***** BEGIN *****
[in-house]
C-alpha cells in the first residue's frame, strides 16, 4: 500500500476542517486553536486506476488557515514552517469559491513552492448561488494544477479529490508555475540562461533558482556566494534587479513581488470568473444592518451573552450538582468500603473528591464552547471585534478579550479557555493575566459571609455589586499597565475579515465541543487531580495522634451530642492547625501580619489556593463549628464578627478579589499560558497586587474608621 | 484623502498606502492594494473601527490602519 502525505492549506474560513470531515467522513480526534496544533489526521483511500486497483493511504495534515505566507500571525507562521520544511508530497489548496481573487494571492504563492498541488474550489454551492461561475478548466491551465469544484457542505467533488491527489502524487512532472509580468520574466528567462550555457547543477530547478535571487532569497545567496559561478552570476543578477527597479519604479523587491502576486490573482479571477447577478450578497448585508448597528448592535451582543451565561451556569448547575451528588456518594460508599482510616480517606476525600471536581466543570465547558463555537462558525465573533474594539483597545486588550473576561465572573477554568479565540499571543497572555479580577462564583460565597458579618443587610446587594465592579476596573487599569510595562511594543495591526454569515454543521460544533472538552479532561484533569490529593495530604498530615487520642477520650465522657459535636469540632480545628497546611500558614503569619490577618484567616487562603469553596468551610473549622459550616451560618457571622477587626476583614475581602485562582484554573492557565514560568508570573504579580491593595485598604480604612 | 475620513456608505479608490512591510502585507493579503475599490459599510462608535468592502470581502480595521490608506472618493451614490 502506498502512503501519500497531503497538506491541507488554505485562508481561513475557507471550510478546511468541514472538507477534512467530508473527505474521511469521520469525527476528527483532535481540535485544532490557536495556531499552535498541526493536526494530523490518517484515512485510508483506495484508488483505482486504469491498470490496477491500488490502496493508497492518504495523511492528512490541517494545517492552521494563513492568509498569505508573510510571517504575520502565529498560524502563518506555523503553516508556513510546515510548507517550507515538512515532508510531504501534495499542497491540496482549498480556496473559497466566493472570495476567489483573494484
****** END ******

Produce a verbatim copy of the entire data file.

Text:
[in-house]
C-alpha cells in the first residue's frame, strides 16, 4: 500500500476542517486553536486506476488557515514552517469559491513552492448561488494544477479529490508555475540562461533558482556566494534587479513581488470568473444592518451573552450538582468500603473528591464552547471585534478579550479557555493575566459571609455589586499597565475579515465541543487531580495522634451530642492547625501580619489556593463549628464578627478579589499560558497586587474608621 | 484623502498606502492594494473601527490602519 502525505492549506474560513470531515467522513480526534496544533489526521483511500486497483493511504495534515505566507500571525507562521520544511508530497489548496481573487494571492504563492498541488474550489454551492461561475478548466491551465469544484457542505467533488491527489502524487512532472509580468520574466528567462550555457547543477530547478535571487532569497545567496559561478552570476543578477527597479519604479523587491502576486490573482479571477447577478450578497448585508448597528448592535451582543451565561451556569448547575451528588456518594460508599482510616480517606476525600471536581466543570465547558463555537462558525465573533474594539483597545486588550473576561465572573477554568479565540499571543497572555479580577462564583460565597458579618443587610446587594465592579476596573487599569510595562511594543495591526454569515454543521460544533472538552479532561484533569490529593495530604498530615487520642477520650465522657459535636469540632480545628497546611500558614503569619490577618484567616487562603469553596468551610473549622459550616451560618457571622477587626476583614475581602485562582484554573492557565514560568508570573504579580491593595485598604480604612 | 475620513456608505479608490512591510502585507493579503475599490459599510462608535468592502470581502480595521490608506472618493451614490 502506498502512503501519500497531503497538506491541507488554505485562508481561513475557507471550510478546511468541514472538507477534512467530508473527505474521511469521520469525527476528527483532535481540535485544532490557536495556531499552535498541526493536526494530523490518517484515512485510508483506495484508488483505482486504469491498470490496477491500488490502496493508497492518504495523511492528512490541517494545517492552521494563513492568509498569505508573510510571517504575520502565529498560524502563518506555523503553516508556513510546515510548507517550507515538512515532508510531504501534495499542497491540496482549498480556496473559497466566493472570495476567489483573494484